When a District resident’s property is damaged by fire or other cause covered by insurance it may be necessary to hire a contractor to repair the damage. The relationship between the insurance company, the contractor and the property owner can be confusing for homeowners who have not had to make these repairs in the past. The purpose of this DISB Consumer Guide is to answer the most frequent questions we are asked that involve contractor repairs.
If I have an insured loss is the insurance company required to make repairs to my home?
No, the insurance company is not responsible for making the repairs, only providing the funds needed to make the repairs. The insurance company’s legal obligation is to pay the insured homeowner the amount needed to restore the home to the condition it was in before the insured loss.
If repairing the damage requires a contractor, the homeowner is responsible for selecting a contractor, signing a contract with the contractor and managing the contractor to ensure the work progresses on time. The insurance company has no responsibility for providing oversight of the contractor or the work.
I’ve heard that insurance companies have their own contractors that will repair my home. Is that true?
Many insurance companies will provide policyholders a list of contractors with whom the insurance company is familiar. The insurance company may even suggest a contractor. The homeowner may select a contractor suggested by the insurance company but he or she is not required to do so. The homeowner can choose any contractor to make the repairs. In either case, the contract for the work will always be between the homeowner and the contractor.
In some cases, the insurance adjuster will call in contractors to secure the home and take steps to minimize further loss. Even in these cases the contractor will have the homeowner sign the authorization for the work and agree to pay the contractor.
Are there advantages to using a contractor recommended by my insurer?
The homeowner can choose any contractor to perform the work. One advantage of using a contractor from the insurance company’s list is that many repairs involve unforeseen issues. There may be damage hidden behind the walls, a problem with work from a previous contractor or problems with cost of materials and labor. Any of these issues may require an adjustment to the insurance payout. If a contractor the insurance company has worked with before seeks additional funds for the repairs, the insurance company is likely to approve the change with a minimum of delay. But if a contractor unknown to the insurance company claims it needs more money to make the repairs the insurance company may want to schedule a site visit to see the problem. At a minimum, there can be delays.
How can I tell what the insurance company will pay for?
After you file a claim, the insurance company will send an adjuster to your home to evaluate the damage. The adjuster will prepare an itemized “scope of loss” that describes in detail an estimate of the materials and labor that is needed to make the repairs. The homeowner should ensure that the contractor uses the scope of loss as the work plan for repairing the damage.
Am I liable if an employee of the contractor gets injured or causes injury to someone else?
You will want to ensure that the contractor has insurance. Check to see if the contractor has liability and workers compensation insurance. Ask for a “Certificate of Insurance” that will prove the contractor has insurance.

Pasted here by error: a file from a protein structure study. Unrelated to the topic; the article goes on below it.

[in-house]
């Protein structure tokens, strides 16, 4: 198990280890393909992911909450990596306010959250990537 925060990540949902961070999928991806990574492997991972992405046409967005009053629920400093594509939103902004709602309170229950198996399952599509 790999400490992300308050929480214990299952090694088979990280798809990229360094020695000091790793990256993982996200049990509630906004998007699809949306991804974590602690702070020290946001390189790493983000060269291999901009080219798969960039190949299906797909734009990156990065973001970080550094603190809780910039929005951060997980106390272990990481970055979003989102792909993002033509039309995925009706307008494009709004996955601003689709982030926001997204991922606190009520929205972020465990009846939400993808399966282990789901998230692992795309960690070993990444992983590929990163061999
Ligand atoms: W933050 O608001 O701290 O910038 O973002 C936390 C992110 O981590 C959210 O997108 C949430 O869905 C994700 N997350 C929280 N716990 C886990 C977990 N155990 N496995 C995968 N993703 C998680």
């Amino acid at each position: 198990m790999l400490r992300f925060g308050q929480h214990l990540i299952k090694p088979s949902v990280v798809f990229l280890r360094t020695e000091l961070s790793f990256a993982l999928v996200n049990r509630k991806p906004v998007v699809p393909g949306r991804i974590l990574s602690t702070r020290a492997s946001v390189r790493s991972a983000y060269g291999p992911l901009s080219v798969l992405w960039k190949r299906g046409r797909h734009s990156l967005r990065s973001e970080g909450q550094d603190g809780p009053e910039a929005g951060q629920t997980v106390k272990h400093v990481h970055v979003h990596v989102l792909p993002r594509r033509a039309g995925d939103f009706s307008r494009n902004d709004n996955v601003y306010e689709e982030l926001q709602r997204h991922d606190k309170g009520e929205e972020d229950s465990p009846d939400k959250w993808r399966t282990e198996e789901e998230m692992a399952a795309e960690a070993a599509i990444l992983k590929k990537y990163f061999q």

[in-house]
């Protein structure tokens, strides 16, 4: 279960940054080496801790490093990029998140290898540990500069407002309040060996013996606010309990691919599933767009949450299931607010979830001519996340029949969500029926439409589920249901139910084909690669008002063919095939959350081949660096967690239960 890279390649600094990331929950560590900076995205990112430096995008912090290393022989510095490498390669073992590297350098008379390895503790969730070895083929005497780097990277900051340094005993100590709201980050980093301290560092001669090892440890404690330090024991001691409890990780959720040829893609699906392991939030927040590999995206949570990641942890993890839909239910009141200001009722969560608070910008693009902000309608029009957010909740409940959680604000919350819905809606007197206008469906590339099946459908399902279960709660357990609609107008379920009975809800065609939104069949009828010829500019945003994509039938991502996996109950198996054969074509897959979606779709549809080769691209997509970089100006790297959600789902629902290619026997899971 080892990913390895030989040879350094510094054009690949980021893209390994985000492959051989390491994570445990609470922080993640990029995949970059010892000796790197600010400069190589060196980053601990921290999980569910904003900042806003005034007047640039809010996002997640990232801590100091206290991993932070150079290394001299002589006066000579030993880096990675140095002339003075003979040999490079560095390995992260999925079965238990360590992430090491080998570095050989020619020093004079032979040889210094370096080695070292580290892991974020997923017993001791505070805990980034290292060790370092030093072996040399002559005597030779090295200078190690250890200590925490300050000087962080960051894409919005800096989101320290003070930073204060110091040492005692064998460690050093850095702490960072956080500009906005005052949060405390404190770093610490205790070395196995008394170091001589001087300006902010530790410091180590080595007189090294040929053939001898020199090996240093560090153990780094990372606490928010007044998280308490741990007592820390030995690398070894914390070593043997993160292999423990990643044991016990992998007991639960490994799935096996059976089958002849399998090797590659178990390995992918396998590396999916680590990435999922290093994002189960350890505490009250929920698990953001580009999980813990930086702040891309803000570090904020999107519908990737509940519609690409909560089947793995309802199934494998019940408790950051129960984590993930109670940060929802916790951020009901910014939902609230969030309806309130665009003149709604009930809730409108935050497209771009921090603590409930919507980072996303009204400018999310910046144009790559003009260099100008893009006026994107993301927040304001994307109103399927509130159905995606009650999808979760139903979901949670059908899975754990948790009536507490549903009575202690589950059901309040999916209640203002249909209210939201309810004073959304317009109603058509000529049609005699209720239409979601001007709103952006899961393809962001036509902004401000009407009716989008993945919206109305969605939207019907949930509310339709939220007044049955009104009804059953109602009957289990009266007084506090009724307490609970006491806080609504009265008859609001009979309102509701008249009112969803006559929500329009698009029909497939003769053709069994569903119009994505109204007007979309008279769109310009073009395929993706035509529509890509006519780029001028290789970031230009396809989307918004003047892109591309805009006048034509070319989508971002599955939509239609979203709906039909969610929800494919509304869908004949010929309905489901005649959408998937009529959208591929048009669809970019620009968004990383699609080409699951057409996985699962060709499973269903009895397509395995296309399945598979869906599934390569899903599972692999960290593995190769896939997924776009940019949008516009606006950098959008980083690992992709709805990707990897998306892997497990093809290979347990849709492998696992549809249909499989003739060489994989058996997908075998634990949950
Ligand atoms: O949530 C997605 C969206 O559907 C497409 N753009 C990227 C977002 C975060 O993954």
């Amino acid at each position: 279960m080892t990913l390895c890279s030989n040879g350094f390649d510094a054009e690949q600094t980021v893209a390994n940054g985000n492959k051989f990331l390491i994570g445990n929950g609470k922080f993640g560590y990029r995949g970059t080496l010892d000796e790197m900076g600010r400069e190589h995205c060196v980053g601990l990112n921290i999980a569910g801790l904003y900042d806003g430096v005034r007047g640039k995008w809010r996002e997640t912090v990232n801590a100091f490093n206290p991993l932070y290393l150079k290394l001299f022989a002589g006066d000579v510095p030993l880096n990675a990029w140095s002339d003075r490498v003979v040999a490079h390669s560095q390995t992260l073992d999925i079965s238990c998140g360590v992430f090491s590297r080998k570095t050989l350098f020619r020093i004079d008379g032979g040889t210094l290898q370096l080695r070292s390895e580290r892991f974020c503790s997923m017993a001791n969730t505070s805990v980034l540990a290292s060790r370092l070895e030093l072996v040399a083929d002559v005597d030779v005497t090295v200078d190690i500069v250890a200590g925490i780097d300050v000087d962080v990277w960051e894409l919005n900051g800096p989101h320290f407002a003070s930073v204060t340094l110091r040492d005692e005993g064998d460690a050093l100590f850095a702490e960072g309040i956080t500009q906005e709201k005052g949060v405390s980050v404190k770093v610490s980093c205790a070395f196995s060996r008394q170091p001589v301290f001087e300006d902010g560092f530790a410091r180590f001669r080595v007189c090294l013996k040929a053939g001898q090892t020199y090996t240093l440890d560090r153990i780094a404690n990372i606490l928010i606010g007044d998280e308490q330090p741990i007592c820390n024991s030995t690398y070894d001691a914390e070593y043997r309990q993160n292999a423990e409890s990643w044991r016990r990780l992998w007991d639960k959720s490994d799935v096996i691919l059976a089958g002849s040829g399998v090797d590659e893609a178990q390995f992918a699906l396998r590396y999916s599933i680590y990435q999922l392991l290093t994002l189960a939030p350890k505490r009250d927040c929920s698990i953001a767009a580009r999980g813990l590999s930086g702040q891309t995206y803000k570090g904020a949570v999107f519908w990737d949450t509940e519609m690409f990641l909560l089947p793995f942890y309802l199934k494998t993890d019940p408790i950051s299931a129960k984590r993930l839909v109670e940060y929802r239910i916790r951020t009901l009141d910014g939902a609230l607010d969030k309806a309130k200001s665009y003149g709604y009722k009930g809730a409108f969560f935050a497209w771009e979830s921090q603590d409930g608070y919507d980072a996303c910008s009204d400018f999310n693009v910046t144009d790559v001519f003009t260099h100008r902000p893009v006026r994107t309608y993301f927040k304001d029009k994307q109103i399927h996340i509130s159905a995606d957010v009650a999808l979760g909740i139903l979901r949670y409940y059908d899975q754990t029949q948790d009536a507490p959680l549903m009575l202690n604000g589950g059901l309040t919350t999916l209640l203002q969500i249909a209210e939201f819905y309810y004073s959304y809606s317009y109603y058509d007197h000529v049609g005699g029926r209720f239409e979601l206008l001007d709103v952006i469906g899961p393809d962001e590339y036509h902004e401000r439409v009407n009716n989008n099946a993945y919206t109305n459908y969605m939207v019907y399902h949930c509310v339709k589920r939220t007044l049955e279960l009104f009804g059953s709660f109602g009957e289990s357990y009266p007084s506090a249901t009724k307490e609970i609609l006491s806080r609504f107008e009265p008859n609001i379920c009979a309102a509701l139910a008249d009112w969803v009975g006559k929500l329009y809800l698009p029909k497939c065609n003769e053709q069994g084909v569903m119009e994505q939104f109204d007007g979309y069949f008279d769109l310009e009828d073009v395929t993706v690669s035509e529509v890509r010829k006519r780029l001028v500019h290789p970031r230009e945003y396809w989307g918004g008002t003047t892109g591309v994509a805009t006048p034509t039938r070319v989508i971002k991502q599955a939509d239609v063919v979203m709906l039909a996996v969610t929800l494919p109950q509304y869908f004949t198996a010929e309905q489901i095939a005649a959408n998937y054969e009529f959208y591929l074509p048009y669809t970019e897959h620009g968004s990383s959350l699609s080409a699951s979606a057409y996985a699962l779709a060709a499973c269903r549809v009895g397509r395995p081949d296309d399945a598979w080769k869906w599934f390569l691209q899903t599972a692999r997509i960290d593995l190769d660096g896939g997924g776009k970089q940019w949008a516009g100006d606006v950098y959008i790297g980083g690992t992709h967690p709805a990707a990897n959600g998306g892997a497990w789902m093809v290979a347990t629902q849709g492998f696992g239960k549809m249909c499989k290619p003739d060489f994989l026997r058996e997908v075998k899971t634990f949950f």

Points to remember:
- The contractor always works for the homeowner; that’s why the contractor has the homeowner sign the contract for work;
- Since the homeowner signs the contract with the contractor, the homeowner is also responsible for managing the contract;
- Homeowners can always select their own contractor but it’s usually better to select a contractor that has a working relationship with the insurance company;
- Check to see that the contractor you choose is licensed in the District of Columbia (visit dcra.dc.gov to check) and has liability and workers compensation insurance;
- Always make sure that the contractor has the appropriate permits (visit dcra.dc.gov to check); and remember
- The insurance company is responsible for payment to replace or repair only property that was damaged by the loss. Old damage is not covered.
Repairing your home may be very stressful. Understanding the process, the relationship between you, the contractor and the insurance company will help you to understand what is expected of you, the contractor and the insurance company. Following these steps may not eliminate the stress but should help to minimize additional pitfalls in getting the damage to your home repaired.
Are there any other pitfalls I need to be aware of?
Common pitfalls that DISB sees repeatedly are that homeowners believe that the insurance company is responsible for the contractor’s work, delays caused by the contractor or something the contractor does or fails to do. Homeowners need to be aware that the contract between the homeowner and the contractor is strictly between the homeowner and the contractor. Once the insurance company pays the claim, the insurance company has no legal responsibility for the quality of work the contractor performs, the progress of the work, delays, damage the contractor may cause or violations of any kind caused by the contractor.
The mission of the District of Columbia Department of Insurance, Securities and Banking is two-fold: 1) protect consumers by providing equitable, thorough, efficient, and prompt regulatory supervision of the financial services companies, firms, and individuals operating in the District of Columbia; and 2) develop and improve market conditions to attract and retain financial services firms to the District of Columbia. Visit us online at disb.dc.gov.